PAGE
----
As a school boy, Mumbai based Bonnie Fernandes wanted to be a disc jockey and never missed an opportunity to liven up his friends' parties. When he was in the ninth standard, he had his brush with destiny. "One of my relatives had a couple of events lined up and wanted someone to compere the programme and handle the music. He decided to give me a chance, and I discovered my true talent," says the now 31-year-old.
At the event, Fernandes got his brother to play the music while he hosted the show. "My relatives loved what I pulled off, but since I was hardly 14 at the time, I did not get paid for it. The show, however, boosted my confidence," he says. In the course of the next one year, Fernandes hosted several birthday and anniversary parties for close relatives and friends, albeit for free.
It was only in 1995, that he started making money off his hobby. "This happened because I started getting requests from distant acquaintances through word-of-mouth publicity," he explains, adding that, "My fee used to be Rs 400-500 per show." In the meantime, he added to his repertoire by hosting communion parties, christening parties and weddings.
"I have learnt on the job. And I often take suggestions from people involved in a similar trade as well as tips from people like cameramen, decorators and caterers who help out in the events I host," he says.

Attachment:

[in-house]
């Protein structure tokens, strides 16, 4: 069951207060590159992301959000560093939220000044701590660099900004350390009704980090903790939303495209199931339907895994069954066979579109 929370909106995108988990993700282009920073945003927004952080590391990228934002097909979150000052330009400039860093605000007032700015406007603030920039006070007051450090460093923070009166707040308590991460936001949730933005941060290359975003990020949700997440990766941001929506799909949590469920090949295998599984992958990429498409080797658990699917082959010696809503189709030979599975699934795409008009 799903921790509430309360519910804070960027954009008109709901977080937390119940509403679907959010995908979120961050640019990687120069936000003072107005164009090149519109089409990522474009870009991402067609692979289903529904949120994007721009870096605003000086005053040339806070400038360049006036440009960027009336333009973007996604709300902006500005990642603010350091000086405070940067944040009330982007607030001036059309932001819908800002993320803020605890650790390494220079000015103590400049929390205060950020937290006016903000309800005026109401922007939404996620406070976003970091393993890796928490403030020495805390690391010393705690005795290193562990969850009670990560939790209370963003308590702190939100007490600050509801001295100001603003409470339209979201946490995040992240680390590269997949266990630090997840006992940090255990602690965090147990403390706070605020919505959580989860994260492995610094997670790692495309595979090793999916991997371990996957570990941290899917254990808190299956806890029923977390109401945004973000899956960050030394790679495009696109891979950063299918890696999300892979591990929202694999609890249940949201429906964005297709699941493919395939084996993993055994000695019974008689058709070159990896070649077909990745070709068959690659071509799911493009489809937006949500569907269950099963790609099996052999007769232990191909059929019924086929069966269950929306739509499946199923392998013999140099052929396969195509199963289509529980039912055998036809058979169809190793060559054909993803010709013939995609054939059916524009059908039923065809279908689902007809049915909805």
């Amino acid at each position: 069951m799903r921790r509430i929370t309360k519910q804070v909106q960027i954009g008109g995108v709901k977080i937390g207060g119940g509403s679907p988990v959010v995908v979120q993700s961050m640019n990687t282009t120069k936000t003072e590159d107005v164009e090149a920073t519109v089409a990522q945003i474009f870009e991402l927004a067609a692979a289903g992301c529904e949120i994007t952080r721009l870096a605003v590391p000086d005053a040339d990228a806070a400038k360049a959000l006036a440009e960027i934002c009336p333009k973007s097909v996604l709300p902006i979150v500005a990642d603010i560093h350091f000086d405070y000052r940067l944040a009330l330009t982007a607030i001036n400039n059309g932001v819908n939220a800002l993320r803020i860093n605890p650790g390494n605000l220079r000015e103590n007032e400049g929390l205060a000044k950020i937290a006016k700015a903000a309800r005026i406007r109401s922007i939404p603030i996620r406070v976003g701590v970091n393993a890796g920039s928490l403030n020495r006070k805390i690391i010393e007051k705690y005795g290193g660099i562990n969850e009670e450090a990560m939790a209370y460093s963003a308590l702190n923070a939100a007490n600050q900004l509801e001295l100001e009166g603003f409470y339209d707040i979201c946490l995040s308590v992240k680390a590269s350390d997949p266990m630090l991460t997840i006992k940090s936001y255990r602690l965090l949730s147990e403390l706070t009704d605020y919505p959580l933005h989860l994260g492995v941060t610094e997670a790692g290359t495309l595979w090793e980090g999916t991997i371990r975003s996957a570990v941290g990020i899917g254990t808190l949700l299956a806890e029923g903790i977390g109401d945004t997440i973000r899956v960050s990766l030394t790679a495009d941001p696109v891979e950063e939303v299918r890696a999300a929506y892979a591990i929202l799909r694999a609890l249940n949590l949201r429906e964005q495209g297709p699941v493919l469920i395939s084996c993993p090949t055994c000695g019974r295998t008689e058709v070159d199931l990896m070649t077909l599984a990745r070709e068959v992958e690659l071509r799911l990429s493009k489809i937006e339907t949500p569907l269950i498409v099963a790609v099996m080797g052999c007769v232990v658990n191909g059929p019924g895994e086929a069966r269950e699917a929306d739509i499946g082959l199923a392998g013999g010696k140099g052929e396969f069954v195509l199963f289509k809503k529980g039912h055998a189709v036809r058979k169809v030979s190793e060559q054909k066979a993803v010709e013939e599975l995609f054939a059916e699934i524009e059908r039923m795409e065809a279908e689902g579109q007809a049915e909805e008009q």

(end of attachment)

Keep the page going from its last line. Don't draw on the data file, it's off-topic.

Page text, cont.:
It was during his college days- he opted for Mechanical Engineering from Mumbai University in 1999—that he really scaled up his income. According to him, he raked in around Rs 4,000-5,000 per month from the shows he hosted, which took care of his college expenses.
After completing his studies, Fernandes joined his family business of creating prototypes for plastic companies using SAP. "Though I was involved with the business and had a busy schedule, I could never give up hosting shows," he admits. Today, he handles about 4-5 shows a month, working only on weekends when he can spare time from his day job.
While a big chunk of business continues to be generated through word-of mouth publicity, Fernandes has now started advertising his work on his Facebook page. "These days I charge Rs 4,500-5,000 per event. In peak seasons like during Christmas or Diwali, I end up handling around eight shows on an average per month," he says.
According to Fernandes, hosting events is no child's play. To begin with, he learnt that it's not a one-size fits-all trade. "When I started, I used to plan the whole thing, be it the games I would introduce to the crowd or the jokes I would crack. But then I realised that different audiences need to be catered to differently."
For instance, the kind of entertainment that seniors enjoy is completely different from what the youth want and what little children enjoy. He has also tapped his talent to do good. "I am involved with autism awareness. Every year, I do a show with Priyanj Special School to create awareness on World Autism Day," says Fernandes.
For wannabe event hosts, he has two tips: Never be in a hurry to wind-up the event and keep updating your material to entertain people.